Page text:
A copy of Durbin’s remarks, as prepared for delivery, are available below:
Remarks on Pullman National Historical Monument
Senator Richard J. Durbin
February 11, 2015
A Chicago neighborhood that has played a significant part in our country’s African American and labor history is being recognized next week in an exciting way.
Next Thursday, President Obama will declare the Pullman district on the South Side of Chicago a national monument.
This is the first time a unit of the National Park Service will be established in Chicago.
This designation is the culmination of a collaborative effort by the businesses, residents, and organizations in the Pullman area to restore and preserve this unique community.
The people who are part of the Pullman legacy helped shape our country as we know it today.
The Pullman neighborhood includes almost 90 percent of the original buildings that rail car magnate George Pullman built a century ago for his factory town.
It was the birthplace of the nation’s first black labor union, the Brotherhood of Sleeping Car Porters.
Pullman workers fought for fair labor conditions in the late 19th century, and the Pullman porters helped advance America’s civil rights movement.
During the economic depression of the 1890s, the Pullman community was the catalyst for the first industry-wide strike in the United States, which helped lead to the creation of Labor Day as a national day.
The Pullman Porters are credited with creating the African American middle class.
I have supported this designation for some time and introduced legislation with Senator Kirk and Representative Robin Kelly to make the site a national historical monument.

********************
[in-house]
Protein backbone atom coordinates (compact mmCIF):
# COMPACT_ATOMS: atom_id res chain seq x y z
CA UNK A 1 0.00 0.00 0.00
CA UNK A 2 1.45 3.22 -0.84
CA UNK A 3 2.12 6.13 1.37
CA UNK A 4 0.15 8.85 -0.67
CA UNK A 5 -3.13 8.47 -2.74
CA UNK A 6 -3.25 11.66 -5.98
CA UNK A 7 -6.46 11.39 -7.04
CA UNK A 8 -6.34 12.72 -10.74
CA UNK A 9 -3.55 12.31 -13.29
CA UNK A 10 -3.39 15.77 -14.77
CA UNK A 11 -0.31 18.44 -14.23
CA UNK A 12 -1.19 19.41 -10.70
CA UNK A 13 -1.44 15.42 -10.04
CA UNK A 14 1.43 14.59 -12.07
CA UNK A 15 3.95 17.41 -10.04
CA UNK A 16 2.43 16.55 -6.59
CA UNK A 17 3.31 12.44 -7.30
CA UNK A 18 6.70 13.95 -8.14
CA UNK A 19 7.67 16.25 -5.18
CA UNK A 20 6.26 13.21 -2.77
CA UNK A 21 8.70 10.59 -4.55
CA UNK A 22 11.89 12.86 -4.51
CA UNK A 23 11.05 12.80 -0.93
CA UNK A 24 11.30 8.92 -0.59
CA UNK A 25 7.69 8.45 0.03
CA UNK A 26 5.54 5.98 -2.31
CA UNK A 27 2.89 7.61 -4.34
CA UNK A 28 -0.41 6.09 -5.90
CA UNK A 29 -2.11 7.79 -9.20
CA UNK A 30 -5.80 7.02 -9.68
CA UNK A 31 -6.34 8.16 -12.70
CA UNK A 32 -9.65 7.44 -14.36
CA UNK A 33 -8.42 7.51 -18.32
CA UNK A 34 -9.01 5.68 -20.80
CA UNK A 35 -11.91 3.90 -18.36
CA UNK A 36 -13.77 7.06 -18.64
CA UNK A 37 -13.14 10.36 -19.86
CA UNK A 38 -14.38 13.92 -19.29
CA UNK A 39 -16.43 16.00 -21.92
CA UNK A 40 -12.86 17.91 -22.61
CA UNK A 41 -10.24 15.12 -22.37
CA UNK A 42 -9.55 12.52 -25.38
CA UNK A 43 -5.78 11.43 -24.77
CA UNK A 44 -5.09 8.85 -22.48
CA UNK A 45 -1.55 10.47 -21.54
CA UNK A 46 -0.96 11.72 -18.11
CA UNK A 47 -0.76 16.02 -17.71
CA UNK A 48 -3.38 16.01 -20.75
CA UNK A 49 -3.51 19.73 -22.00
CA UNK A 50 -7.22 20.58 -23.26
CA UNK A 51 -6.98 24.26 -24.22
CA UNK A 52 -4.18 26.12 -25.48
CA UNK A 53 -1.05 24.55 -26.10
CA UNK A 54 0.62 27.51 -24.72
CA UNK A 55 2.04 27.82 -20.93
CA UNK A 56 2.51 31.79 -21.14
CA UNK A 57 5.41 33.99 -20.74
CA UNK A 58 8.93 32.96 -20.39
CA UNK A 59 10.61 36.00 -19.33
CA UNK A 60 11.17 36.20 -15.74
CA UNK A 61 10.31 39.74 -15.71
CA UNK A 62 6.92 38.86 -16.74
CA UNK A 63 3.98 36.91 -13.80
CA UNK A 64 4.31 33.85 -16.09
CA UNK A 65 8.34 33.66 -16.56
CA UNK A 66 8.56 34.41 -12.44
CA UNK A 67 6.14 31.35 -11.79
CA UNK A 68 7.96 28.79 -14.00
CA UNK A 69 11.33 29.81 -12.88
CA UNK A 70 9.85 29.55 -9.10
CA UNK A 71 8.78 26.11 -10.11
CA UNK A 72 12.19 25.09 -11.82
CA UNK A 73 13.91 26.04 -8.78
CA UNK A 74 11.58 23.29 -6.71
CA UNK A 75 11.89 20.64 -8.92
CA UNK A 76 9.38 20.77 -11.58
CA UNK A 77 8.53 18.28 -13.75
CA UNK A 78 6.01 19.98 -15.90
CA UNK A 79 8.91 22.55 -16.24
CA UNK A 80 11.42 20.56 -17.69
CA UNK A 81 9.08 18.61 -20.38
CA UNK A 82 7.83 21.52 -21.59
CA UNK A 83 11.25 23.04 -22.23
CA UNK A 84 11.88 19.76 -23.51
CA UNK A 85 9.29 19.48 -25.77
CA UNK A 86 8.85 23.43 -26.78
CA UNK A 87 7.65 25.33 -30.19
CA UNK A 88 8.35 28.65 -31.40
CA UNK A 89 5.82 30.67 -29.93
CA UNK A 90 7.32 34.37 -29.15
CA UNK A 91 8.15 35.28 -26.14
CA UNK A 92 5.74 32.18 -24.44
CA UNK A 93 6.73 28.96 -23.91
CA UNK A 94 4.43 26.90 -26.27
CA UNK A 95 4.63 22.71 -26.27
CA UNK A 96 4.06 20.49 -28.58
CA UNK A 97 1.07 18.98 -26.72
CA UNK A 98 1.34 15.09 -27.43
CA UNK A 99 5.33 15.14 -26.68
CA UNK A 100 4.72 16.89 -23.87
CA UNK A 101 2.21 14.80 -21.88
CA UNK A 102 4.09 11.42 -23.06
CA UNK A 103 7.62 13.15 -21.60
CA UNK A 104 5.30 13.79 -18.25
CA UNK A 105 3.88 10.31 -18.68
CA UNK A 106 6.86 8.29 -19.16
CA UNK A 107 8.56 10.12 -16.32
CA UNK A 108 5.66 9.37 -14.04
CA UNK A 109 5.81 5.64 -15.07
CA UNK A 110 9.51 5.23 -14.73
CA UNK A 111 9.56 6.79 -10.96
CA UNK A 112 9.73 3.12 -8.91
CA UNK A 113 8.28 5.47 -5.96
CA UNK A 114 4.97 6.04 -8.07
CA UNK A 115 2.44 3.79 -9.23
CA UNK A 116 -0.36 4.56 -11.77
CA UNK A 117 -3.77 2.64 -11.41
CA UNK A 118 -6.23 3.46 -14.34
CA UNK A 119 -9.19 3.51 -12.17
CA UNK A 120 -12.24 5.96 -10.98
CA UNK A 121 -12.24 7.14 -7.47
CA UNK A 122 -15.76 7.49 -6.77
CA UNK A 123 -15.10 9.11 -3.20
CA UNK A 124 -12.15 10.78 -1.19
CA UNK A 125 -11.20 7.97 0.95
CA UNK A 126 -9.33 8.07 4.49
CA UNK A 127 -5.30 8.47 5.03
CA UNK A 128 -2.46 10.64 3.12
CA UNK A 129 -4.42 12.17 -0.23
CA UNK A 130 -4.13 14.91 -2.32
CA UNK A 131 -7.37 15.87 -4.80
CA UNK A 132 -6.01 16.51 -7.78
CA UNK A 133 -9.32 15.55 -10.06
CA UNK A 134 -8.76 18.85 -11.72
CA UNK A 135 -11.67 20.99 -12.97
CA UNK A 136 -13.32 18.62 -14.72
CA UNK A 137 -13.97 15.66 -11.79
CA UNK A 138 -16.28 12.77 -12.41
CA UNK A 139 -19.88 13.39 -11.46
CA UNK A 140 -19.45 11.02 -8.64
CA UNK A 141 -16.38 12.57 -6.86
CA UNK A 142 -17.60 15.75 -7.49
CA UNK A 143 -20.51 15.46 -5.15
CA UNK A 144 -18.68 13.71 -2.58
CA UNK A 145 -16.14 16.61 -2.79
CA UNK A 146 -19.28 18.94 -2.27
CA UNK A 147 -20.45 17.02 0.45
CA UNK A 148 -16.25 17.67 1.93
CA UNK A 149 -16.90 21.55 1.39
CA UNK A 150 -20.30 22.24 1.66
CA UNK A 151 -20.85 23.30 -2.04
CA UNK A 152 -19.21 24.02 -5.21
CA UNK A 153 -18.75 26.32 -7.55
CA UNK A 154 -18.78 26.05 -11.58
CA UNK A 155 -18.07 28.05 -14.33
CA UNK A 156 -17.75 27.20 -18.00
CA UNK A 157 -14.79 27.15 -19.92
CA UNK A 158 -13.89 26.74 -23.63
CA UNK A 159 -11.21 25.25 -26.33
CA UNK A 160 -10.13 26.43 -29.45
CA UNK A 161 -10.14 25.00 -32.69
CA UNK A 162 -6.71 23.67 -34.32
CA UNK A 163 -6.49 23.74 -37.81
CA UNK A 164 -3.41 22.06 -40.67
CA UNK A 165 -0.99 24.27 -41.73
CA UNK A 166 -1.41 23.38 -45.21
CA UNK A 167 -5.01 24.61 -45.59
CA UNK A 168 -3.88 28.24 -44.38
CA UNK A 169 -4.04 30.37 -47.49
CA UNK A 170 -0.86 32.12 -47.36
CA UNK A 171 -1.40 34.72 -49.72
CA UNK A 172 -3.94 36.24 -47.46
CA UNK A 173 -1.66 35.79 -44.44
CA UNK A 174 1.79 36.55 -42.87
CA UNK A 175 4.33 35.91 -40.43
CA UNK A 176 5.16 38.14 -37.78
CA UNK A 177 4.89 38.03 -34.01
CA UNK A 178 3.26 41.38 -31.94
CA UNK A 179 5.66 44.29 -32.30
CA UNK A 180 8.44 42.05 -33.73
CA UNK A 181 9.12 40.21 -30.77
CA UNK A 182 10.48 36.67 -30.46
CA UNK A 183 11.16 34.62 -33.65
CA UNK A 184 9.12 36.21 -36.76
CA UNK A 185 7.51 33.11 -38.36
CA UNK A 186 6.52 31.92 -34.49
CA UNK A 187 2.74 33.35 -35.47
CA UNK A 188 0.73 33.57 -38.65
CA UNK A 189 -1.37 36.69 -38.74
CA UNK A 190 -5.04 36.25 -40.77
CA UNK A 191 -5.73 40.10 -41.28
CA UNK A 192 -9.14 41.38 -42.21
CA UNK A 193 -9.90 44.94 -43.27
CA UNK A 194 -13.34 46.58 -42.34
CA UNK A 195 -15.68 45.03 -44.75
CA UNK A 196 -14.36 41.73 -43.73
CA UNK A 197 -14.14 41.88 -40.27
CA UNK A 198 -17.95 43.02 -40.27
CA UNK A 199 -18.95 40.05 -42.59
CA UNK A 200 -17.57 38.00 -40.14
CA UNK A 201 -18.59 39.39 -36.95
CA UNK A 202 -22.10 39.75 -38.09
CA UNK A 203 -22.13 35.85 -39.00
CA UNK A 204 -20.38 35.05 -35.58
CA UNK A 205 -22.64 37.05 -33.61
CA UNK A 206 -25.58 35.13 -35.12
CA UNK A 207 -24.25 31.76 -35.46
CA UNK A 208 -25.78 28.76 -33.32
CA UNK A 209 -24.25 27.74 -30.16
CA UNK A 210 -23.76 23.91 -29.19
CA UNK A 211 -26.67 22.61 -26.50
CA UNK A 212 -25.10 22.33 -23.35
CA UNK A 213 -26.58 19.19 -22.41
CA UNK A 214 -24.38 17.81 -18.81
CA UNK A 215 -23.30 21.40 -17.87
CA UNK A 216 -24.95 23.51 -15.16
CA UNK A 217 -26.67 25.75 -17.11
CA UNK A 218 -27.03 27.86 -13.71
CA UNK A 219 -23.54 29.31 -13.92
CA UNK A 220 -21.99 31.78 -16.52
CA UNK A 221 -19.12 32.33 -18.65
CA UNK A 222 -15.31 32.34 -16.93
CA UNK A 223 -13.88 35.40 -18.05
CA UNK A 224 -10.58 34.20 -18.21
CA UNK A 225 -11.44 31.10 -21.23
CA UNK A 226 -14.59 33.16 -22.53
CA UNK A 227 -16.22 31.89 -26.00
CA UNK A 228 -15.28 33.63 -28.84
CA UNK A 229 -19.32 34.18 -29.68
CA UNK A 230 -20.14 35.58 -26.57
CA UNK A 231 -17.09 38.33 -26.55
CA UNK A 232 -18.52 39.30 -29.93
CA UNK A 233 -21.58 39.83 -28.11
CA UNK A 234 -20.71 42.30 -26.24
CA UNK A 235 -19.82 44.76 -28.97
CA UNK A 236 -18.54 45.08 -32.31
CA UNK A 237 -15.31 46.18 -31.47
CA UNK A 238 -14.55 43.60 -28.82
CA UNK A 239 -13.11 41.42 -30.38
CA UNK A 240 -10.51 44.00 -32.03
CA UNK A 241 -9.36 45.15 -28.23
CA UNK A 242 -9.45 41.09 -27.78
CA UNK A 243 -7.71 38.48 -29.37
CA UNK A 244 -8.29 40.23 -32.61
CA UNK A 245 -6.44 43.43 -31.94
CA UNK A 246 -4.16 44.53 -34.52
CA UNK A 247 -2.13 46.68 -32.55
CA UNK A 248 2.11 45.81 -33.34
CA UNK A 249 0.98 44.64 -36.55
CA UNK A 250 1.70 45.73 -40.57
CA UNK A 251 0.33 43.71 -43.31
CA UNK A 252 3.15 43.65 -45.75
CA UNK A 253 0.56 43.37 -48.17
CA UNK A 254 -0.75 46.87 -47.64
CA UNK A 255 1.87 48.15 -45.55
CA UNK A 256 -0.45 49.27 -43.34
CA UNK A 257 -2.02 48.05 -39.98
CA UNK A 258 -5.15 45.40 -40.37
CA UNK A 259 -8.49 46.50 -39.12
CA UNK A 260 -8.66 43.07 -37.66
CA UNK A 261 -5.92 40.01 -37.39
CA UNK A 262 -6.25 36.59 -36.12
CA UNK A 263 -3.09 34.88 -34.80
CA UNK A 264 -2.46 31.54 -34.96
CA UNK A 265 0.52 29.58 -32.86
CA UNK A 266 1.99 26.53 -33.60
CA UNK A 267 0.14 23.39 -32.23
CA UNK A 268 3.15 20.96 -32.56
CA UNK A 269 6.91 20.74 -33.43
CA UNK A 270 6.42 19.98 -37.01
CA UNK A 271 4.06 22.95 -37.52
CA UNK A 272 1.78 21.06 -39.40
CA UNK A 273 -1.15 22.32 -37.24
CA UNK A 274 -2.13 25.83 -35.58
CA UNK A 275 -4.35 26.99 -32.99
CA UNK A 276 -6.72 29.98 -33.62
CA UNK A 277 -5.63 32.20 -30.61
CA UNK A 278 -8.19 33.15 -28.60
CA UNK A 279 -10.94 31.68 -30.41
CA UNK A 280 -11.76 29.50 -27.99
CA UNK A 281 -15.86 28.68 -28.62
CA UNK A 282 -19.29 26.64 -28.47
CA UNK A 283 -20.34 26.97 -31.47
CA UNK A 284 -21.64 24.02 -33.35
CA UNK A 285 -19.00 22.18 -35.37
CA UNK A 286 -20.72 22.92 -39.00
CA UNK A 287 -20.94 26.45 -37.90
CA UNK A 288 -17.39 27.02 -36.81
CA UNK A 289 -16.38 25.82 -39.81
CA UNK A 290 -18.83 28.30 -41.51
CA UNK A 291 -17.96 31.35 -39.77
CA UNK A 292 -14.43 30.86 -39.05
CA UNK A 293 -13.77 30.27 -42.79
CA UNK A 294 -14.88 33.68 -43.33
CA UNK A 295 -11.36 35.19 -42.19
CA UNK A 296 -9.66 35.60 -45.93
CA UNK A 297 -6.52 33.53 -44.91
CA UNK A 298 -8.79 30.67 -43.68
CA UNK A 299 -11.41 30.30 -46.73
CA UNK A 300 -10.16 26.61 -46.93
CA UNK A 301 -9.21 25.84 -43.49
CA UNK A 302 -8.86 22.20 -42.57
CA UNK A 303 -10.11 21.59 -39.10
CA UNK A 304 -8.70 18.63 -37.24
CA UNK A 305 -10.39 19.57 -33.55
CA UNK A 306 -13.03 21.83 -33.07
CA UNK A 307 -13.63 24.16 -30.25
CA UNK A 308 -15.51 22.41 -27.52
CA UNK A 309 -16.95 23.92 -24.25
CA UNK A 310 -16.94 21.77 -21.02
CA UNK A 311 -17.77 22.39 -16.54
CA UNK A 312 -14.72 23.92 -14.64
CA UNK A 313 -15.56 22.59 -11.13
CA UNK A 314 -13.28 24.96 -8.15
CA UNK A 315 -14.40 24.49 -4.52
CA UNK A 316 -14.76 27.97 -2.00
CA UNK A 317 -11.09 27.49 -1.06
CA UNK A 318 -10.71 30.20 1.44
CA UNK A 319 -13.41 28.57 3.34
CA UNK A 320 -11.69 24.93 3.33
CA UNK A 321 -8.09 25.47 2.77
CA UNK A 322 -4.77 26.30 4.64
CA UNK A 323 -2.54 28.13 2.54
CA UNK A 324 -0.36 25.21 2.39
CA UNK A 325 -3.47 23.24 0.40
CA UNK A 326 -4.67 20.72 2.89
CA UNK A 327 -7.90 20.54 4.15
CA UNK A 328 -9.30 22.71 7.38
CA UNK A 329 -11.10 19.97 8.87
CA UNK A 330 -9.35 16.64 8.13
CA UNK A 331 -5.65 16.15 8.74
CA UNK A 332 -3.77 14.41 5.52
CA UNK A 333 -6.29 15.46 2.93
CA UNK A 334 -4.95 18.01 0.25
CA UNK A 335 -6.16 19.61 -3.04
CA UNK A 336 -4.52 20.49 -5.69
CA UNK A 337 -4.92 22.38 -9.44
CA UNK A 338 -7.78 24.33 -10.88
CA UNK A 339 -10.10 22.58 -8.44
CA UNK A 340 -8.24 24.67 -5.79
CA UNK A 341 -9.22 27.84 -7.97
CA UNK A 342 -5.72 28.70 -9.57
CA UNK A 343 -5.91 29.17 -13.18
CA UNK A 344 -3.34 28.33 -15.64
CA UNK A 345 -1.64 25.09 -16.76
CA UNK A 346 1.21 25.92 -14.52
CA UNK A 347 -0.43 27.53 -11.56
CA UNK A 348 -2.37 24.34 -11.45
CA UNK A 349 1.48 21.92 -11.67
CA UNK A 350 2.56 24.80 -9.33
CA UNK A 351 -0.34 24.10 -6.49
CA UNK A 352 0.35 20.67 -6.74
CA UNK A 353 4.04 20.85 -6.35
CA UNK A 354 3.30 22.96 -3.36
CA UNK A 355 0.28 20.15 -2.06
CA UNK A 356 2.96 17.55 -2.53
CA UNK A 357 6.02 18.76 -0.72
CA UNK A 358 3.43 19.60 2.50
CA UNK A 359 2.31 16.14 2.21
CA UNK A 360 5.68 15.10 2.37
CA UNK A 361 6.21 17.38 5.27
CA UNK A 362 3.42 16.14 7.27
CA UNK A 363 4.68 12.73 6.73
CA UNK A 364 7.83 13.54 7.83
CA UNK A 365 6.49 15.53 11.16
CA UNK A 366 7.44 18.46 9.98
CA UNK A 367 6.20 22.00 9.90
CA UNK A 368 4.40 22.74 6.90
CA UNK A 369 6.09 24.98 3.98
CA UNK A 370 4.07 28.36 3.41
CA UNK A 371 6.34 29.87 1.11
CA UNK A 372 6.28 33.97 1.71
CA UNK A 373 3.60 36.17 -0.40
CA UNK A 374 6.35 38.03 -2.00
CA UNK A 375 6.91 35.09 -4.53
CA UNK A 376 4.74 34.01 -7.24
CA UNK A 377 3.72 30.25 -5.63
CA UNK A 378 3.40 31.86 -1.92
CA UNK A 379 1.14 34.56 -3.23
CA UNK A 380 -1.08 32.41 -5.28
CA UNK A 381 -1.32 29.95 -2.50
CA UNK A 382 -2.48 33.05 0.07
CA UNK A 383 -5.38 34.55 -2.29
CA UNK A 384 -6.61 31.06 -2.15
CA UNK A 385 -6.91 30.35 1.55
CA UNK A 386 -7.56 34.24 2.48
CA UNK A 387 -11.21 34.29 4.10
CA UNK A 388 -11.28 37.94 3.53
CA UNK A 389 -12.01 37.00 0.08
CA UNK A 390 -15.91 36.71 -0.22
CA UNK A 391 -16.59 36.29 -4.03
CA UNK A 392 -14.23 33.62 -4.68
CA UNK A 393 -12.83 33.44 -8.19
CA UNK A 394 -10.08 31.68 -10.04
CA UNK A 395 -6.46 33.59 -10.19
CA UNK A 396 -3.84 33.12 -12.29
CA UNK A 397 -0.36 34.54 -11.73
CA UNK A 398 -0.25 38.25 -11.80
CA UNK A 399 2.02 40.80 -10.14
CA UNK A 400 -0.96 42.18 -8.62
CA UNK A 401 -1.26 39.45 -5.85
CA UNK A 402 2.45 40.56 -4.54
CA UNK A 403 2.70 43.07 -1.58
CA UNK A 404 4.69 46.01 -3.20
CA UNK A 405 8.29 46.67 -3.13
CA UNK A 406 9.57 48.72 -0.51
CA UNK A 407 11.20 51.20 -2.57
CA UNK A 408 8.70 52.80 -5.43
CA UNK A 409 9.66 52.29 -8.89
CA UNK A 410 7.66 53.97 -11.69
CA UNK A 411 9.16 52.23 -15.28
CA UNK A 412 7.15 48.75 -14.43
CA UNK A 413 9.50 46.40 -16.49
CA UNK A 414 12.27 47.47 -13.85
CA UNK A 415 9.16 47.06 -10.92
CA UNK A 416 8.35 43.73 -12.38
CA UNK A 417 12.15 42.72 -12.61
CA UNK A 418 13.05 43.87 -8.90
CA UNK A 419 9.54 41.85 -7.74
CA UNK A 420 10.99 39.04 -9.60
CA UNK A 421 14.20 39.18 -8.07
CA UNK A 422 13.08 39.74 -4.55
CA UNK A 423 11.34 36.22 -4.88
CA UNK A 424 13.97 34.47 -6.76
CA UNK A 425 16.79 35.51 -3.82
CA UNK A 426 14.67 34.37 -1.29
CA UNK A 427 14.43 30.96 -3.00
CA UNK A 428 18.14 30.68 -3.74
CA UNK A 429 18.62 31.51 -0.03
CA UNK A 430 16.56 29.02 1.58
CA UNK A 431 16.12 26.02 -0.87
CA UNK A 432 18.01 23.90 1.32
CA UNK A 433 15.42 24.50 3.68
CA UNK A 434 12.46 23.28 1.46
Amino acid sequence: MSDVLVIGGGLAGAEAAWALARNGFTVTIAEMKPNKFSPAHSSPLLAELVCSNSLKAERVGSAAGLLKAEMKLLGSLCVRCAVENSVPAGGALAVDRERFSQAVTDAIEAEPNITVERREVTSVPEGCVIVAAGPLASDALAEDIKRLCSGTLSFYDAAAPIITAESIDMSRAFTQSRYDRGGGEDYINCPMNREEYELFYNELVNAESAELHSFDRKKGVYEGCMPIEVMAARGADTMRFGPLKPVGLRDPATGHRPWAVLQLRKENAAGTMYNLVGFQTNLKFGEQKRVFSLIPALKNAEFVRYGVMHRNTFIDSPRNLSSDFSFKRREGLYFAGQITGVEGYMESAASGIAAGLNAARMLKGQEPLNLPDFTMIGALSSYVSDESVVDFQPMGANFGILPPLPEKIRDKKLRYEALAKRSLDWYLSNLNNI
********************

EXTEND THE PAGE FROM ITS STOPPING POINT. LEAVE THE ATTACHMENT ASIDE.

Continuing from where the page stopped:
Alderman Anthony Beale of Chicago’s 9th Ward has worked hard to garner support for recognition of Pullman.
Many others in Chicago helped advance this proposal. It was truly a grassroots effort.
Eleanor Gorski with the Chicago Department of Planning and Development,
David Doig, President of Chicago Neighborhood Initiatives,
Lynn McClure and LeAaron Foley with the National Parks Conservation Association,
And many others worked to draw attention to the historical significance of the Pullman neighborhood.
The Pullman national monument will be an important addition to the current national parks system because it highlights stories from communities that are rarely represented in other national parks.
The park's urban location on Chicago’s South side makes it easily accessible to millions of people by public transportation—again, setting Pullman apart from other national parks.
The National Park Service is associated with natural wonders like geysers and forests. Urban national parks are few and far between.
With this designation, the Pullman neighborhood is joining the ranks of the National Mall and the Statue of Liberty as national parks accessible in an urban area.
The monument also will provide an opportunity for tourism and job creation in the community.
It is only right that Pullman be preserved and honored as a part of our National Parks System. I commend the President for this decision to showcase the prominence and legacy of Pullman in our nation’s history.